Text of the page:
[Python-ideas] ML Style Pattern Matching for Python

Terry Reedy tjreedy at udel.edu
Sat Dec 18 01:14:07 CET 2010


On 12/17/2010 6:21 PM, Eike Welk wrote:
> After learning a bit of Ocaml I started to like its pattern matching features.
> Since then I want to have a "match" statement in Python. I wonder if anybody
> else would like this too.

-1 on adding anything like this to core Python.
In your example, it is
1. completely redundant with respect to current Python syntax;
2. look like chicken scratches;
3. limited by the chars availables to just a few of the infinity of 
tests one might want to run.
4. gives special prominence to tuples, which is hardly appropriate to 
list or iterable-oriented code.

The third point is why Python does not try to everything with syntax 
symbols. How test that the input is a positive number?How test that the 
input is a positive number? Type testing is somewhat contrary to 
duck-typing. For instance, how would you test that the input is an 
iterable?

> ML style pattern matching is syntactic sugar, that combines "if" statements
> with tuple unpacking, access to object attributes, and assignments. It is a
> compact, yet very readable syntax for algorithms, that would otherwise require
> nested "if" statements.

Your example does not use nesting.

 > It is especially useful for writing interpreters, and
> processing complex trees.

Sounds like better suited to a special-purpose 3rd party module, like 
pyparsing.

> Instead of a specification in BNF, here is a function written with the
> proposed pattern matching syntax. It demonstrates the features that I find
> most important. The comments and the print statements explain what is done.
>
>
> Proposed Syntax
> ---------------
>
> def foo(x):
>      match x with
>      | 1 ->                       # Equality
>          print("x is equal to 1")
>      | a:int ->                   # Type check
>          print("x has type int: %s" % a)
>      | (a, b) ->                  # Tuple unpacking
>          print("x is a tuple with length 2: (%s, %s)" % (a, b))
>      | {| a, b |} ->              # Attribute existence and access
>          print("x is an object with attributes 'a' and 'b'.")
>          print("a=%s, b=%s" % (a, b))
>
>      # Additional condition
>      | (a, b, c) with a>  b ->
>          print("x is a tuple with length 3: (%s, %s, %s)" % (a, b, c))
>          print("The first element is greater than the second element.")
>
>      # Complex case
>      | {| c:int, d=1 |}:Foo ->
>          print("x has type Foo")
>          print("x is an object with attributes 'c' and 'd'.")
>          print("'c' has type 'int', 'd' is equal to 1.")
>          print("c=%s, d=%s" % (c, d))
>
>      # Default case
>      | _ ->
>          print("x can be anything")
>
>
> Equivalent Current Python
> -------------------------
>
> The first four cases could be handled more simply, but handling all cases in
> the same way leads IMHO to more simple code overall.
>
> def foo(x):
>      while True:
>          # Equality
>          if x == 1:
>              print("x is equal to 1")
>              break
>
>          # Type check
>          if isinstance(x, int):
>              a = x
>              print("x is an integer: %s" % a)
>              break
>
>          # Tuple unpacking
>          if isinstance(x, tuple) and len(x) == 2:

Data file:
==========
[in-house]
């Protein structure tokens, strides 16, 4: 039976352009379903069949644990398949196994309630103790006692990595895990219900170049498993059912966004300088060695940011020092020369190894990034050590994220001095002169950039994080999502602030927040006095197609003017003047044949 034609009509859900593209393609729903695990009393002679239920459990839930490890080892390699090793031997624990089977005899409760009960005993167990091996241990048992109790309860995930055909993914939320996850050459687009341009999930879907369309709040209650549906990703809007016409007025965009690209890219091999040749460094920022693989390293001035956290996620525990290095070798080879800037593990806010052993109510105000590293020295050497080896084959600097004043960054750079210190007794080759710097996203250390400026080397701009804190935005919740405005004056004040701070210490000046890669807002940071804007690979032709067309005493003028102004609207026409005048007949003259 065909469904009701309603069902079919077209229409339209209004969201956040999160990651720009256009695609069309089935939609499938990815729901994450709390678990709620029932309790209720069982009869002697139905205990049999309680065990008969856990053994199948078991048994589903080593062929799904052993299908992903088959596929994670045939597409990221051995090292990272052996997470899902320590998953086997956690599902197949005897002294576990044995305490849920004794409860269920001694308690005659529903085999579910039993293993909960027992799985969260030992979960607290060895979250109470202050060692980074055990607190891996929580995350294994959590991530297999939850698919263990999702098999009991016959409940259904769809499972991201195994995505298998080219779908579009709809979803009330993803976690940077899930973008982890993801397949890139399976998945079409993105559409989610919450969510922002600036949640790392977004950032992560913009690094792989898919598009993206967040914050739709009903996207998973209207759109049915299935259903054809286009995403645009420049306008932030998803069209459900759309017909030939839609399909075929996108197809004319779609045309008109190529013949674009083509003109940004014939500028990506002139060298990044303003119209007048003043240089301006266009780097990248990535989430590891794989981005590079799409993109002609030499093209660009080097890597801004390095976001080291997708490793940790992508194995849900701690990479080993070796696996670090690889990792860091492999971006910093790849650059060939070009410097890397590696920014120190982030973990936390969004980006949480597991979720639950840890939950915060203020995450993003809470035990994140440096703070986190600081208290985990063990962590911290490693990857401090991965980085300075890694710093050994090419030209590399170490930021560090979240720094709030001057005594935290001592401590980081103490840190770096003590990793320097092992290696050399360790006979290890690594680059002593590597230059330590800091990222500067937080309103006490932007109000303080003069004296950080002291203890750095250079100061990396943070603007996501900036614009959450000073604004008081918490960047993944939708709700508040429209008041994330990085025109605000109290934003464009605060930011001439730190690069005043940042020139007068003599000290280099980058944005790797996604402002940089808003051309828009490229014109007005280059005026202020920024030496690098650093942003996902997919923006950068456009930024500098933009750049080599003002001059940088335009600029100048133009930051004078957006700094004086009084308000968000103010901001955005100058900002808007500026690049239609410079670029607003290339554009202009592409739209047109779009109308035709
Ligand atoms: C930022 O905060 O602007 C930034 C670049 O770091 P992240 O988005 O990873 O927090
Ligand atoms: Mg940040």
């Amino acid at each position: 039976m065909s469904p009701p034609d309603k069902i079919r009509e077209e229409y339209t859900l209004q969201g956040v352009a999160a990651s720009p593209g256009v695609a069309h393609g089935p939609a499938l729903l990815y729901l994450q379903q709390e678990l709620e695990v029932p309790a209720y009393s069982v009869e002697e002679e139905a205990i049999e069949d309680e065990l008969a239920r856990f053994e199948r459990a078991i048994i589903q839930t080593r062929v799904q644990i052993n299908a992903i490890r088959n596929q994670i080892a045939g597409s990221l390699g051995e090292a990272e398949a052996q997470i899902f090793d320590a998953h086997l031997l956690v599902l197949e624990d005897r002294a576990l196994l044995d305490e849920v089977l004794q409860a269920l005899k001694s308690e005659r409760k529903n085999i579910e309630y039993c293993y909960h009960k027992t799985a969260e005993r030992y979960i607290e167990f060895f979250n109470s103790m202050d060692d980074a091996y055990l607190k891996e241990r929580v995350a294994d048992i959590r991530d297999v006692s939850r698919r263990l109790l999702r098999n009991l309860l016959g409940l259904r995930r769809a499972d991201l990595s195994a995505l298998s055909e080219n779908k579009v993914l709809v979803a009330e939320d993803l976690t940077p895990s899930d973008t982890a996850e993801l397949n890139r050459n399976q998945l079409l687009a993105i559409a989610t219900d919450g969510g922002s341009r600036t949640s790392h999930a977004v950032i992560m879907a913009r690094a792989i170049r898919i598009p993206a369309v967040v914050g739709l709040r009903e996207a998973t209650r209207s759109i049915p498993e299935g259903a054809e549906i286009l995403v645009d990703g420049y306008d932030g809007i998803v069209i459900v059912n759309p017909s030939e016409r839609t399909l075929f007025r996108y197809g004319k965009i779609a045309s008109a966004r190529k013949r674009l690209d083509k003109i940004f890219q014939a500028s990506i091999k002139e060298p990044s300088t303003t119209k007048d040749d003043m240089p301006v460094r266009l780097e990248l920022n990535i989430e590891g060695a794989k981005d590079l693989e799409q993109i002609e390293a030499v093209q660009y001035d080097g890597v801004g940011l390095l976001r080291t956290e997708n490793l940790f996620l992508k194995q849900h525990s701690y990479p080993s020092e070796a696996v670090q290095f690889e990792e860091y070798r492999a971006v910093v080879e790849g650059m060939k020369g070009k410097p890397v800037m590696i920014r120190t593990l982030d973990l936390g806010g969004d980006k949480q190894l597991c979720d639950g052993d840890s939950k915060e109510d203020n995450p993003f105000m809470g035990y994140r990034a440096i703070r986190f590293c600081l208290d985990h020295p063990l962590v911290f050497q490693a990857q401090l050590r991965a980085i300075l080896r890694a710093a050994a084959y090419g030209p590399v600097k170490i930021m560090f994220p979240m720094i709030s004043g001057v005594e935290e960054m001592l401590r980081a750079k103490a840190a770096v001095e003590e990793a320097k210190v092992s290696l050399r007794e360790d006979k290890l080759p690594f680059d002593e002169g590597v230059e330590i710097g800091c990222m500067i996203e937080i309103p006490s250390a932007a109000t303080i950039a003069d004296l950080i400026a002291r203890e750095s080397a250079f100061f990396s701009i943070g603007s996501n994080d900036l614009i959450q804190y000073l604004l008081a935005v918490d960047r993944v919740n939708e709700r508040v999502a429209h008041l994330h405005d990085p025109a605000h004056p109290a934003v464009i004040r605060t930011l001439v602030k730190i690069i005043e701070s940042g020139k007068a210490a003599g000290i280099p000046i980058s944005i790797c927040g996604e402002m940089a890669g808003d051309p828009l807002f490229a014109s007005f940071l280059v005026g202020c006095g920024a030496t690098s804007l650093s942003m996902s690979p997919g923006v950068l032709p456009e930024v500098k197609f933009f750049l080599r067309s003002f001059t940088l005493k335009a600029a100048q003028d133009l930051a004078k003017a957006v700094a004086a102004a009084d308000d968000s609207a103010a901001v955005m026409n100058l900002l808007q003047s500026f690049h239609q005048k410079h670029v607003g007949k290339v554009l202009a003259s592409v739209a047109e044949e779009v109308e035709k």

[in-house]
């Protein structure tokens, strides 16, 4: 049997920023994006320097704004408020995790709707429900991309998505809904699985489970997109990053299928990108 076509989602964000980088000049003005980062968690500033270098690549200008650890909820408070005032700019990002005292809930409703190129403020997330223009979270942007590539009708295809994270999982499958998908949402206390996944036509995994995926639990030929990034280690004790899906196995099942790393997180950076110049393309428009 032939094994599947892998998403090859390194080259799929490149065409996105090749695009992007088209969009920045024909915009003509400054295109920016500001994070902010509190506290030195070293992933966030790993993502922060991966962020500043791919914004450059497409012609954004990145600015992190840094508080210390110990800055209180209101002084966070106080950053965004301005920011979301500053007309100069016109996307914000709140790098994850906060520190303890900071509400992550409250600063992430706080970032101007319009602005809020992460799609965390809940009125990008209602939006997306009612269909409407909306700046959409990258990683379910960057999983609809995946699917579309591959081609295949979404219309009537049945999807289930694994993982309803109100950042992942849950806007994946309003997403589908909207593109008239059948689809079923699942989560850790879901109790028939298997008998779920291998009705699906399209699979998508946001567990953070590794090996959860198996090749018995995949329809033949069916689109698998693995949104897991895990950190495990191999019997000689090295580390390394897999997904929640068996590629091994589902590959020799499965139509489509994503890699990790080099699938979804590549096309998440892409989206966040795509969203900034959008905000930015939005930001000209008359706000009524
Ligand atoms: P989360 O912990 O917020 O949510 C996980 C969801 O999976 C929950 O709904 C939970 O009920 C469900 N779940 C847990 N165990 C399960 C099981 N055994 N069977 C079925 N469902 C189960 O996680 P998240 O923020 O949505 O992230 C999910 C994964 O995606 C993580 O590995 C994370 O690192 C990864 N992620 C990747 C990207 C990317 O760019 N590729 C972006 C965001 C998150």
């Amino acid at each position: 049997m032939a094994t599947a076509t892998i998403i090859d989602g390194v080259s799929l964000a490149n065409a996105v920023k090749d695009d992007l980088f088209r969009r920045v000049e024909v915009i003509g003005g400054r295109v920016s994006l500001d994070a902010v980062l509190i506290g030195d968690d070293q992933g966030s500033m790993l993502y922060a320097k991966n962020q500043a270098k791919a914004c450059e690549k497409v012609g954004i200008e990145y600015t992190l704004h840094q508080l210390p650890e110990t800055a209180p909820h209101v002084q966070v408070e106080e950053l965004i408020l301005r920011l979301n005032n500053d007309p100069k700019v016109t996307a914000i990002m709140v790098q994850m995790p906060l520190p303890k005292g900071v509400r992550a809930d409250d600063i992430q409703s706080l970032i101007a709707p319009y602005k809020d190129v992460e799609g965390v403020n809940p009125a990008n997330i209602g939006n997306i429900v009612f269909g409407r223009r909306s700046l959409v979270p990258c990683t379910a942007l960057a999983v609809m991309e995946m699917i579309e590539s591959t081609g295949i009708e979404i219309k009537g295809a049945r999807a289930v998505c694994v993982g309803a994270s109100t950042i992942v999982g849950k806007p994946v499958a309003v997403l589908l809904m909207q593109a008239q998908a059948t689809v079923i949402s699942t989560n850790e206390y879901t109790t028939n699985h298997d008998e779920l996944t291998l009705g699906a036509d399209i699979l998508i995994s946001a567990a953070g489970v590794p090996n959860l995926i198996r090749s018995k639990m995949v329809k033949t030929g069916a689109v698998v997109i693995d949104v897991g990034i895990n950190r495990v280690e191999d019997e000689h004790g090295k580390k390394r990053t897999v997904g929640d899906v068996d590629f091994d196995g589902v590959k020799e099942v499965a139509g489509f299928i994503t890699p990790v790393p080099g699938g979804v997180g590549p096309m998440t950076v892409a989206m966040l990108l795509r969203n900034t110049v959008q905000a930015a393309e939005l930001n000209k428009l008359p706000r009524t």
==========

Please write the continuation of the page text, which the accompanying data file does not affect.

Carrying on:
>              a, b = x
>              print("x is a tuple with length 2: (%s, %s)" % (a, b))
>              break
>
>          # Attribute existence testing and access
>          if hasattr(x, "a") and hasattr(x, "b"):
>              a, b = x.a, x.b
>              print("x is an object with attributes 'a' and 'b'.")
>              print("a=%s, b=%s" % (a, b))
>              break
>
>          # Additional condition
>          if isinstance(x, tuple) and len(x) == 3:
>              a, b, c = x
>              if a>  b :
>                  print("x is a tuple with length 3: (%s, %s, %s)" % (a, b, c))
>                  print("The first element is greater than the second "
>                          "element.")
>                  break
>
>          # Complex case
>          if isinstance(x, Foo) and hasattr(x, "c") and hasattr(x, "d"):
>              c, d = x.c, x.d
>              if isinstance(c, int) and d == 1:
>                  print("x has type Foo")
>                  print("x is an object with attributes 'c' and 'd'.")
>                  print("'c' has type 'int', 'd' is equal to 1.")
>                  print("c=%s, d=%s" % (c, d))
>                  break
>
>          # Default case
>          print("x can be anything")
>          break
>
>
> Additional Code to Run Function "foo"
> -------------------------------------
>
> class Bar(object):
>      def __init__(self, a, b):
>          self.a = a
>          self.b = b
>
> class Foo(object):
>      def __init__(self, c, d):
>          self.c = c
>          self.d = d
>
>
> foo(1)          # Equality
> foo(2)          # Type check
> foo((1, 2))     # Tuple unpacking
> foo(Bar(1, 2))  # Attribute existence testing and access
> foo((2, 1, 3))  # Additional condition
> foo(Foo(2, 1))  # Complex case
> foo("hello")    # Default case
>
>
>
> I left out dict and set, because I'm not sure how they should be handled. I
> think list should be handled like tuples. Probably there should be a universal
> matching syntax for all sequences, similarly to the already existing syntax:
>      a, b, *c = s
>
> I don't really like the "->" digraph at the end of each match case. A colon
> would be much more consistent, but I use colons already for type checking
> (a:int).
>
> I generally think that Python should acquire more features from functional
> languages. In analogy to "RPython" it should ultimately lead to "MLPython", a
> subset of the Python language that can be type checked and reasoned about by
> external tools, similarly to what is possible with Ocaml.
>
>
>
> Eike.


-- 
Terry Jan Reedy




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